Expand the DOHMH home visit program and provide greater access to at-home screenings for anxiety and postpartum depression, and connect families to relevant mental-health services. This expansion was planned and then held because of COVID. Maya will restart the expansion and will guarantee all pregnant people access to 1 prenatal visit and multiple postpartum visits

Prioritize data collection to increase access to accurate and up to date data about the scale of this crisis so we can improve birthing outcomes for New Yorkers. Maya will require all providers to make detailed reports, including clinical details and patient demographics, to the NYC DoHMH. The CDC, NYS Department of Health, and NYC DoHMH have already mapped the data elements that would indicate a SMM or a pregnancy-related death. A similar interactive data collection and sharing effort helped California reduce maternal deaths by 55% between 2006 and 2013 at the same rate they were increasing elsewhere. 

Fight to expand paid time-to-care programs at the state and city level.

Promoting healthy, safe pregnancies requires ensuring parents have the resources they need to heal and thrive outside of the hospital or medical setting. Strong workplace protections and paid time off are essential to lowering maternal mortality, and we must fight to expand existing State and City paid time-to-care provisions that afford expectant families comprehensive space to recover, bond, and address follow-up care. Maya will fight to:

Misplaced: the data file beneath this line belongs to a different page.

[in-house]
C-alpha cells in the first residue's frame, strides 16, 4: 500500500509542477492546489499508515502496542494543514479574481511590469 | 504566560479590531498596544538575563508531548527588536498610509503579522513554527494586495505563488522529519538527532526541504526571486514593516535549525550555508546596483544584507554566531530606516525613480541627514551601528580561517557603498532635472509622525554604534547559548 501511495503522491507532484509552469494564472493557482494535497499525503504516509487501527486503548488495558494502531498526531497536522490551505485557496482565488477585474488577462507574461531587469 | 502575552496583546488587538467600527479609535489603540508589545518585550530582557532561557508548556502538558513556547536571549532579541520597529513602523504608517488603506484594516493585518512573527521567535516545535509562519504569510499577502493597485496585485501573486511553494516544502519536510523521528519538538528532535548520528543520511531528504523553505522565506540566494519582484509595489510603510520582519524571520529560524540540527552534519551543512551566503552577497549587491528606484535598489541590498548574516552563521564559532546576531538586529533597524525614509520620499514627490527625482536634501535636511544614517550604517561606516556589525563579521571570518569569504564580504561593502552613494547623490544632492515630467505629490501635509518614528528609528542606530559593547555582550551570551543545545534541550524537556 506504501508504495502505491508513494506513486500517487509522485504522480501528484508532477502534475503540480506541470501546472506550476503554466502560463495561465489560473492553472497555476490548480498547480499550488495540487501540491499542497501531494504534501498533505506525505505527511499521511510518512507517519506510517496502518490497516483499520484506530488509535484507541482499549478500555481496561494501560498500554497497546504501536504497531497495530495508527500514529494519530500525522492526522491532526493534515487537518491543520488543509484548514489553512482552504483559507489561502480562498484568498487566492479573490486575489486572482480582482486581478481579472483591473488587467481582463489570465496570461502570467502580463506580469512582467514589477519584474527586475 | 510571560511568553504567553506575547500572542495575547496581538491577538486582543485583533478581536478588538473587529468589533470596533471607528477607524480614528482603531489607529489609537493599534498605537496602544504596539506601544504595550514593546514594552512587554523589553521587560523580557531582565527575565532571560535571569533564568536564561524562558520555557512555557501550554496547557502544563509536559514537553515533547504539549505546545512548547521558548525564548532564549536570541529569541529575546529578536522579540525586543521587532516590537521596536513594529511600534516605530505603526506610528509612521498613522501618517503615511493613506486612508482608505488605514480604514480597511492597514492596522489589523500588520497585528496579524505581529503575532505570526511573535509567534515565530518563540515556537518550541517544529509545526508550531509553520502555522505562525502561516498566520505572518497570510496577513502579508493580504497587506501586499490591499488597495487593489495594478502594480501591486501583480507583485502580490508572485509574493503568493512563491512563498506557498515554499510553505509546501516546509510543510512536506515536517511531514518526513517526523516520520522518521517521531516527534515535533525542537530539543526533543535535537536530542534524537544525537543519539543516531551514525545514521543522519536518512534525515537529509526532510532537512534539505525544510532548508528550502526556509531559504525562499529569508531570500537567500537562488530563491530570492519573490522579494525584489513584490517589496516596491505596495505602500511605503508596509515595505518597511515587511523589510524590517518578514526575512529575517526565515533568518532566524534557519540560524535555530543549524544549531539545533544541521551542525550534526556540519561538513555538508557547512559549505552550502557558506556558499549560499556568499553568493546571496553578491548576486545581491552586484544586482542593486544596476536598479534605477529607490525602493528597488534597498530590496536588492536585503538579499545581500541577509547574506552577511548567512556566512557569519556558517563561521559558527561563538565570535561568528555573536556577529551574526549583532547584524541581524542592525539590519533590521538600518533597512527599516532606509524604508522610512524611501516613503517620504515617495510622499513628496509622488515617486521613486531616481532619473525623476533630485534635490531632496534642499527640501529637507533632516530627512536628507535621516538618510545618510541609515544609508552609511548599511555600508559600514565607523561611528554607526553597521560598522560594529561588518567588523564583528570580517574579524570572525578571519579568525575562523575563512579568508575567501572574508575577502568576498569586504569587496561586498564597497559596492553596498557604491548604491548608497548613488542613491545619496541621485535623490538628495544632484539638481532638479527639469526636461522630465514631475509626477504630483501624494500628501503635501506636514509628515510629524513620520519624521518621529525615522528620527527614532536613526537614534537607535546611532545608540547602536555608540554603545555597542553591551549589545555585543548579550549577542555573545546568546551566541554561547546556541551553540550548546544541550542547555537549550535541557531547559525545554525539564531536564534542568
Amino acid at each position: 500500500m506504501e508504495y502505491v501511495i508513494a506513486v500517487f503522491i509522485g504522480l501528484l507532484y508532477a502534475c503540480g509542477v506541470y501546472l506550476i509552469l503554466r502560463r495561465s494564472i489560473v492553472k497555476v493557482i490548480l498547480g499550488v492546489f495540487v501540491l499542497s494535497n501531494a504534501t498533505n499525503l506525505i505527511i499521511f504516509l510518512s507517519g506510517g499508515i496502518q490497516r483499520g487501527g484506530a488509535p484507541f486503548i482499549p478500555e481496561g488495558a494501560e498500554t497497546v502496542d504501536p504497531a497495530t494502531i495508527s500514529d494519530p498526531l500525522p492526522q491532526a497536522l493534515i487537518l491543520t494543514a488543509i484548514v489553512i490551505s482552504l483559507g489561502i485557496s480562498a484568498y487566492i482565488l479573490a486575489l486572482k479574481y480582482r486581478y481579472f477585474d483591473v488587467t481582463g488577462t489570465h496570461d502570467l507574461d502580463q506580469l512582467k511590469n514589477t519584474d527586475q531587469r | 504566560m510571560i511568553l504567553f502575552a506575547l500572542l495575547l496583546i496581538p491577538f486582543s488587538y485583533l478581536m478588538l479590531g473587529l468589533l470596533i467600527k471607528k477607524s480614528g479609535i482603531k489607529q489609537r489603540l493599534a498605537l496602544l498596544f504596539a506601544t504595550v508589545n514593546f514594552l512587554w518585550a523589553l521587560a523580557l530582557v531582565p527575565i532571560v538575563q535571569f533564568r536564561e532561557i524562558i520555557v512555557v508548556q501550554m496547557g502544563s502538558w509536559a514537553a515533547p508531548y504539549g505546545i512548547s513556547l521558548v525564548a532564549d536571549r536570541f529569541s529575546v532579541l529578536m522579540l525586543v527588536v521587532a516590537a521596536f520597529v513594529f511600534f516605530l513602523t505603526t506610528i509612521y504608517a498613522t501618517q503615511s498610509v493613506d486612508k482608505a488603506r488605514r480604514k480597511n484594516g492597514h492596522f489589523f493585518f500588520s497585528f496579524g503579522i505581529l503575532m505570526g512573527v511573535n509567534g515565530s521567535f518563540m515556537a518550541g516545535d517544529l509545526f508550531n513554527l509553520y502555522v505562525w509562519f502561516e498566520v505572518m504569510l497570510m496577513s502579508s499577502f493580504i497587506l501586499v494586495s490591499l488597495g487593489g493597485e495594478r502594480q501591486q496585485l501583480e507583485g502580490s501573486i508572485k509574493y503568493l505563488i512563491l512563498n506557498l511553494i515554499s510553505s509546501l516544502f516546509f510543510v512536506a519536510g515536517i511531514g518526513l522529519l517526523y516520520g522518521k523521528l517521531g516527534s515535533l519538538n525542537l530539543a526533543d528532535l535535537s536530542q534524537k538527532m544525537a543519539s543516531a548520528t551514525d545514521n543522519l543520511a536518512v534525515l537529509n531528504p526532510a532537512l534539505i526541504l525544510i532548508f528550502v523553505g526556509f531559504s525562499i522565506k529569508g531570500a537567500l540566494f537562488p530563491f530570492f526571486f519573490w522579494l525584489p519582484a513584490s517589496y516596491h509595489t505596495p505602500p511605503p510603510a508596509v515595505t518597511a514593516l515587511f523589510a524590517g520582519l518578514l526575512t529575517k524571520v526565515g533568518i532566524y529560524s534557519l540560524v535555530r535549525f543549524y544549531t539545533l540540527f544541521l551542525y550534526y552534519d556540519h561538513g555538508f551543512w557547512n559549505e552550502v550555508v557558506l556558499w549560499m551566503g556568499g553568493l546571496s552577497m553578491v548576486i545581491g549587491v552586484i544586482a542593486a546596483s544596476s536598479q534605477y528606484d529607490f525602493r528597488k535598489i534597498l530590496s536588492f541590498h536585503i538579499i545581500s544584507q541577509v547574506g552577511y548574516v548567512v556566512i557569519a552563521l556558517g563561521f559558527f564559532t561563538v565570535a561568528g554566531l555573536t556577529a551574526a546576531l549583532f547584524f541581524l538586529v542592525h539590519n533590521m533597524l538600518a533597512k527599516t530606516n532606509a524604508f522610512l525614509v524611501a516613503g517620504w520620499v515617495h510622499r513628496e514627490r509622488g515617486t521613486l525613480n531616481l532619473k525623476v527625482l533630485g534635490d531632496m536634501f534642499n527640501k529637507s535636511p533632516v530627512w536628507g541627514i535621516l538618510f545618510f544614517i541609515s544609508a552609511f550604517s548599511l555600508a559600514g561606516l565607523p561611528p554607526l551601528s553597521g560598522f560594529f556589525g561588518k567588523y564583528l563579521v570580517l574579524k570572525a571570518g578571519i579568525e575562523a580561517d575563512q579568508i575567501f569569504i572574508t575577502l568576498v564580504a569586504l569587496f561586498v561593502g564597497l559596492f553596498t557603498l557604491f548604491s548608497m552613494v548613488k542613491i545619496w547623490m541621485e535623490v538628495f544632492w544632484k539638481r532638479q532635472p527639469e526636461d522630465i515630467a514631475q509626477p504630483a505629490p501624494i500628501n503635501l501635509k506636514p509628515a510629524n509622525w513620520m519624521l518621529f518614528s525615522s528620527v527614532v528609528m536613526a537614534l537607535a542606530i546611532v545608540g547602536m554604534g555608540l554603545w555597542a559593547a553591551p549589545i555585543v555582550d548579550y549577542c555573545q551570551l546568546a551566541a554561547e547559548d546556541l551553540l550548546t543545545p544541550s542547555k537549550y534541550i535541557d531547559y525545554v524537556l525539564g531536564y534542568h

• Eliminate the wait period for and increase the amount of NYS Temporary Disability Insurance.
  • Extend NYS Paid Family Leave beyond the current 12 weeks to care for seriously ill family members. 
  • Extend these safety net programs to people working for small employers.
  • Review the ACA, NYS and NYC pregnancy and breastfeeding accommodation laws to ensure that all expectant people have access to workplace protections under the law and close any gaps that perpetuate race and gender disparities.
  • Enact stricter workplace protections for expectant parents so they can attend all prenatal visits without fear of losing their job or income.
  • Advocate for NYS to opt in to the extension now permitted by Federal law of Medicaid coverage for postpartum primary care to a full year – up from the 60 days now covered in New York State. 

Promote Federal and State initiatives and funding for safe births.

In March 2019, the Governor announced programs to increase funding for midwives, create a SUNY scholarship set-aside for midwives “to address diversity,” expand community health worker programs, and institute loan forgiveness for education of under-represented minorities training to practice maternal health. Maya will: 

  • Work to hold the Governor accountable to put these vital programs in place. 
  • Work with state government to expand and support the New York State Doula Pilot Program, with a goal of enacting universal access to doulas in NYC to help guide, assist, and advocate for pregnant women, and postpartum parents.
  •  Advocate for federal legislation, including The Black Maternal Health Momnibus, a comprehensive packet of bills sponsored by the Black Maternal Health Caucus members. If enacted, many of the recommendations above for City and State action would be covered by Federal law and funding.